"Addresses a real need: a scholarly and ritually informed reading of spirituality in the work of a major African American author. No other work catalogues so thoroughly the grounding of Morrison's work in African cosmogonies. Zauditu-Selassie's many readings of Ba Kongo and Yoruba spiritual presence in Morrison's work are incomparably detailed and generally convincing."--Keith Cartwright, University of North Florida
Toni Morrison herself has long urged for organic critical readings of her works. K. Zauditu-Selassie delves deeply into African spiritual traditions, clearly explaining the meanings of African cosmology and epistemology as manifest in Morrison's novels. The result is a comprehensive, tour-de-force critical investigation of such works as The Bluest Eye, Sula, Song of Solomon, Tar Baby, Paradise, Love, Beloved, and Jazz.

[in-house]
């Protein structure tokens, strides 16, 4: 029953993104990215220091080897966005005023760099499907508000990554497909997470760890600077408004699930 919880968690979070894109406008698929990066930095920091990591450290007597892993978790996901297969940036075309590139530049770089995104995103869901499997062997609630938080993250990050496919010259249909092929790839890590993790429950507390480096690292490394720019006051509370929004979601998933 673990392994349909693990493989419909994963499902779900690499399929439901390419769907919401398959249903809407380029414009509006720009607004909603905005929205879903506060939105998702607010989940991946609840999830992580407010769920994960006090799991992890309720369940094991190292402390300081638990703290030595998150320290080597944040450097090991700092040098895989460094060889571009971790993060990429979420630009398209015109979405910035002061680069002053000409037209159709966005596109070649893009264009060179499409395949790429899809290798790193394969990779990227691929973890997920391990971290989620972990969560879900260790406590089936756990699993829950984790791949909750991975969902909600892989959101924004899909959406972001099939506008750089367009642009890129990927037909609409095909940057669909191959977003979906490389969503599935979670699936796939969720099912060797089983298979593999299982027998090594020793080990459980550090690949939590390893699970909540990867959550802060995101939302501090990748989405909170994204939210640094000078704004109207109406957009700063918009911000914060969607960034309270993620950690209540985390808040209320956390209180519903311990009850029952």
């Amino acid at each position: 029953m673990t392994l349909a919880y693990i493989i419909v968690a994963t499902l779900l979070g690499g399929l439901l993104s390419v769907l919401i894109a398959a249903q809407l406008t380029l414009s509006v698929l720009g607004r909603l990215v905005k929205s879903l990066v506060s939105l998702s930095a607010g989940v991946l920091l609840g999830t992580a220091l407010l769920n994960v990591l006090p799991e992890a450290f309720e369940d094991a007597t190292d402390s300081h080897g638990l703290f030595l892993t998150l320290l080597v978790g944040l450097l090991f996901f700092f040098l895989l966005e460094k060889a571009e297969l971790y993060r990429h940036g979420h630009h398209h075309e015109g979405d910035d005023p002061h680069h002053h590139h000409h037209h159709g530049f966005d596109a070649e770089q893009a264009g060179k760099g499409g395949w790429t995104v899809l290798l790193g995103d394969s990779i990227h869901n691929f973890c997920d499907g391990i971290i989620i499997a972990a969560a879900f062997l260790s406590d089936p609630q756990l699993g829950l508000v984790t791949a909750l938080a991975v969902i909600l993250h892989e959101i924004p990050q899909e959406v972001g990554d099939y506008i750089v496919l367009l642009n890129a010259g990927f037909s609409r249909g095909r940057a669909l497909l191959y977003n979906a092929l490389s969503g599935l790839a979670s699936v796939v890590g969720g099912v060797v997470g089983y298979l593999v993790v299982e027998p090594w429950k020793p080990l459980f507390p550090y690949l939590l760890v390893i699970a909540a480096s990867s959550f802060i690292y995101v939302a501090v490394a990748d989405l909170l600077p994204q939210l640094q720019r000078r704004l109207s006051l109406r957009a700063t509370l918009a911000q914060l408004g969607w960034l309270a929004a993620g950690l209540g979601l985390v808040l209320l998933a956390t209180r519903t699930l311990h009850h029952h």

While others have studied the African spiritual ideas and values encoded in Morrison's work, African Spiritual Traditions in the Novels of Toni Morrison is the most comprehensive. Zauditu-Selassie explores a wide range of complex concepts, including African deities, ancestral ideas, spiritual archetypes, mythic trope, and lyrical prose representing African spiritual continuities.
Zauditu-Selassie is uniquely positioned to write this book, as she is not only a literary critic but also a practicing Obatala priest in the Yoruba spiritual tradition and a Mama Nganga in the Kongo spiritual system. She analyzes tensions between communal and individual values and moral codes as represented in Morrison's novels. She also uses interviews with and nonfiction written by Morrison to further build her critical paradigm.
K. Zauditu-Selassie is professor of English at Coppin State University, Baltimore.
No Sample Chapter AvailableAwards
Toni Morrison Society Book Prize - 2010
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